Derrida’s deconstruction of authority

Philosophy and Social Criticism 27 (3):1-20 (2001)
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Abstract

This article explores the political aspect of Derrida's work, in particular his critique of authority. Derrida employs a series of strategies to expose the antagonisms within Western philosophy, whose structures of presence provide a rational and essentialist foundation for political institutions. Therefore, Derrida's interrogation of the universalist claims of philosophy may be applied to the pretensions of political authority. Moreover, I argue that Derrida's deconstruction of the two paths of 'reading' - inversion and subversion - may be applied to the question of revolutionary politics, to show that revolution often culminates in the reaffirmation of authority. Derrida navigates a path between these two strategies, allowing one to formulate philosophical and political strategies that work at the limits of discourse, thereby pointing to an outside. This outside, I argue, is crucial to radical politics because it unmasks the violence and illegitimacy of institutions and laws. Key Words: anarchism • authority • deconstruction • Derrida • displacement • justice • law • politics • poststructuralism.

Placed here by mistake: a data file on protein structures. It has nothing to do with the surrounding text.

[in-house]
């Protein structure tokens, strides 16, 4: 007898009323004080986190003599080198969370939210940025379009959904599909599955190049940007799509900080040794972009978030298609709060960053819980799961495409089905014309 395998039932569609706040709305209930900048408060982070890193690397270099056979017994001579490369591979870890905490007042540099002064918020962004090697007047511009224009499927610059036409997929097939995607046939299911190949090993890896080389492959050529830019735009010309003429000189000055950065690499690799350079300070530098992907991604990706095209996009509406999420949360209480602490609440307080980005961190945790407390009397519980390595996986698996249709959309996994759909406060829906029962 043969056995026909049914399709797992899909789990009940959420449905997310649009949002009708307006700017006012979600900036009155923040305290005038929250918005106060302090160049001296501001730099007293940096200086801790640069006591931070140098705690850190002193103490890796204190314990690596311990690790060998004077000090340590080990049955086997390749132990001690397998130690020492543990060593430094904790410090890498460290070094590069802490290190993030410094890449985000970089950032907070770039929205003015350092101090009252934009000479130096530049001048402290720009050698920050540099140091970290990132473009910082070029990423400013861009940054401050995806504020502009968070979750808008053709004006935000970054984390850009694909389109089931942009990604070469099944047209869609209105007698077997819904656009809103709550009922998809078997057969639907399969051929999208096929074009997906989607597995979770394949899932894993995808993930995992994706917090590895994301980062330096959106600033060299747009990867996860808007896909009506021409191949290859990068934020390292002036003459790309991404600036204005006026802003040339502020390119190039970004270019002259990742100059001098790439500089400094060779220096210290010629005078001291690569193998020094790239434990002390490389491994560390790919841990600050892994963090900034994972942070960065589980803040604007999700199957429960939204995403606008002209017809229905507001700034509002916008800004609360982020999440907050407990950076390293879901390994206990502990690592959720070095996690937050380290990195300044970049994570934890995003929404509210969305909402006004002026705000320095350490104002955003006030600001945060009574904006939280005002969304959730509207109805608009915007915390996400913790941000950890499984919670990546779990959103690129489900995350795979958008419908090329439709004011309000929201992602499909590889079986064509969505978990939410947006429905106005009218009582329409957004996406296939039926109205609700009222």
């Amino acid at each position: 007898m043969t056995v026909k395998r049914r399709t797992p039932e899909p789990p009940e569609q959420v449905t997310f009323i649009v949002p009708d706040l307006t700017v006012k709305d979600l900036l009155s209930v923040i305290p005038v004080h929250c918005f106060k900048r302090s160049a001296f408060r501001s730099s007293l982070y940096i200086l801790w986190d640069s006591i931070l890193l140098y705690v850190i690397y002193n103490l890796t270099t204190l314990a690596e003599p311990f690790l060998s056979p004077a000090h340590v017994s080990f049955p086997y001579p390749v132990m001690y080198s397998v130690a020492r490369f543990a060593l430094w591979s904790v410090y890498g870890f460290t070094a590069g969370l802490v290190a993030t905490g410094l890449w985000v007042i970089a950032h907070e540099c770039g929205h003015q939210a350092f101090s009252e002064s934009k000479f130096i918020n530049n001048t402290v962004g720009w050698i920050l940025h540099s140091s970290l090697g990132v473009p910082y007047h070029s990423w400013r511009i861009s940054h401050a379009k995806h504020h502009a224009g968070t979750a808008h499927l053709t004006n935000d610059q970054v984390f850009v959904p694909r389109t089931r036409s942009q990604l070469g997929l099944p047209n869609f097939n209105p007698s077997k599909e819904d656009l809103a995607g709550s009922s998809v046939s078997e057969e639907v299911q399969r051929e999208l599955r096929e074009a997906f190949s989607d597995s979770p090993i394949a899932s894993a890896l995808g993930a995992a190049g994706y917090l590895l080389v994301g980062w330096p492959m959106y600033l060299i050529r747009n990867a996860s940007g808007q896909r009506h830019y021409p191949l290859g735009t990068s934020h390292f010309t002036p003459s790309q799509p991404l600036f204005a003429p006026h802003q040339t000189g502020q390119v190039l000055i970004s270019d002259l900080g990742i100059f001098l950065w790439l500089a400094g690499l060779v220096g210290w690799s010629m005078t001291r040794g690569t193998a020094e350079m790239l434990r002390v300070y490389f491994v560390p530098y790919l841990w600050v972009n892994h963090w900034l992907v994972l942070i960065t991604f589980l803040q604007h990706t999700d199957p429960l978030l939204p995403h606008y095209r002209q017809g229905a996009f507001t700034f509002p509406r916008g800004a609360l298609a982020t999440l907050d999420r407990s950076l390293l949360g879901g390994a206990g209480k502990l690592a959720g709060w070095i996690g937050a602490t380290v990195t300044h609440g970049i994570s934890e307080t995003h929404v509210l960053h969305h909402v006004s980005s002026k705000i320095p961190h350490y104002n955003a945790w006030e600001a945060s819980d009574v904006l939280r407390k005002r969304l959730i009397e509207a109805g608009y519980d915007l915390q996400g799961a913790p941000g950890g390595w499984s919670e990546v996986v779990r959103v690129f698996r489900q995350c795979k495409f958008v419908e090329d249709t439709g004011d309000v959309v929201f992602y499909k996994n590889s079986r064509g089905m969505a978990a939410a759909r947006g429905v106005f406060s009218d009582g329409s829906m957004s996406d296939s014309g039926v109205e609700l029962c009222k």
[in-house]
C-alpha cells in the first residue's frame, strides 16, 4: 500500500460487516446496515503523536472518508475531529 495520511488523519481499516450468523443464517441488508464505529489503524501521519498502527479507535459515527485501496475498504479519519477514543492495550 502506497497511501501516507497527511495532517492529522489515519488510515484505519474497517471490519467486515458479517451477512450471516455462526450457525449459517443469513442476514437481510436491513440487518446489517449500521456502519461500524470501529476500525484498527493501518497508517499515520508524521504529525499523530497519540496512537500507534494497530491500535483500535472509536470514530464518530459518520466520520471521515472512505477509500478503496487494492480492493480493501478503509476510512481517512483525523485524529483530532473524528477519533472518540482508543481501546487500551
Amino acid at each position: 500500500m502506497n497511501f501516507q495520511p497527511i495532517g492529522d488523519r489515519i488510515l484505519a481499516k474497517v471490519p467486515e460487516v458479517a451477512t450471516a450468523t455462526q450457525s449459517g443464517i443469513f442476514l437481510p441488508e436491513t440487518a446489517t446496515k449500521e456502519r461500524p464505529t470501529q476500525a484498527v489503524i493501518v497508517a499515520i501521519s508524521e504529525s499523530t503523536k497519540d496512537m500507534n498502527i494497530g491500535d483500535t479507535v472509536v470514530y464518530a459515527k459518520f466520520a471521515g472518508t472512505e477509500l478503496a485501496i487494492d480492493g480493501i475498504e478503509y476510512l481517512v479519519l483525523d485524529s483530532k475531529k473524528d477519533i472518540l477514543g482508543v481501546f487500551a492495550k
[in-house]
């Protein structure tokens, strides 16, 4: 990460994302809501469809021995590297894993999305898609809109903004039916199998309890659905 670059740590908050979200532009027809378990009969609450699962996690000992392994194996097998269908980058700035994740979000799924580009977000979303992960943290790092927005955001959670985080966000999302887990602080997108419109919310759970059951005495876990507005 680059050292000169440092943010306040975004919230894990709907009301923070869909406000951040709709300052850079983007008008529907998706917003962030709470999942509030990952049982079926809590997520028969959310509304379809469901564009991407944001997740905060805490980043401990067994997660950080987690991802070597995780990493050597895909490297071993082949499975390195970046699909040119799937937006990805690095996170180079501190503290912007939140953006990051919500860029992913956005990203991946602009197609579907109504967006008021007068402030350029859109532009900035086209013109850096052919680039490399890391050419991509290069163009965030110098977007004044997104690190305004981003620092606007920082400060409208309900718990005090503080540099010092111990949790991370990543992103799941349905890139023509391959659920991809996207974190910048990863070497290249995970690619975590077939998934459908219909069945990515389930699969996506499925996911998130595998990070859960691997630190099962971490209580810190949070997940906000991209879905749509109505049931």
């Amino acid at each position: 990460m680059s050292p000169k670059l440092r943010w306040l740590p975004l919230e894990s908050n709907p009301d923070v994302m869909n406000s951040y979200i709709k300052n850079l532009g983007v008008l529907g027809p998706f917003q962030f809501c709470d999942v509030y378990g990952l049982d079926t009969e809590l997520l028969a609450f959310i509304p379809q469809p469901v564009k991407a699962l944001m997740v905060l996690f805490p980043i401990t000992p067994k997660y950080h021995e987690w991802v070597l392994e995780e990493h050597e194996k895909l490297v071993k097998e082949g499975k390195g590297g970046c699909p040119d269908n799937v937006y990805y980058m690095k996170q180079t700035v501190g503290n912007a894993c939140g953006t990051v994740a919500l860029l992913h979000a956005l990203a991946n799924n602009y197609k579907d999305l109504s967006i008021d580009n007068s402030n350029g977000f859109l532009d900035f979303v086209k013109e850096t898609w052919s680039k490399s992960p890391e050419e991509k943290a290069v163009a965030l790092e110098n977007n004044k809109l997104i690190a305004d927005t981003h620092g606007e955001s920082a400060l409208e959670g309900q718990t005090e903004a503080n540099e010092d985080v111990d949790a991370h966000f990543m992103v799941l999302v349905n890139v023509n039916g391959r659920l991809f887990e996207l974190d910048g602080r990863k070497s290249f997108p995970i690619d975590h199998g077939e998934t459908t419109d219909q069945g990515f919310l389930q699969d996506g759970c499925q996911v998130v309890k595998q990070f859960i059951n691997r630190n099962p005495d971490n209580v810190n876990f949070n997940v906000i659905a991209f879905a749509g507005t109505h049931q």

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References found in this work

The ends of man.Jacques Derrida - 1969 - Philosophy and Phenomenological Research 30 (1):31-57.

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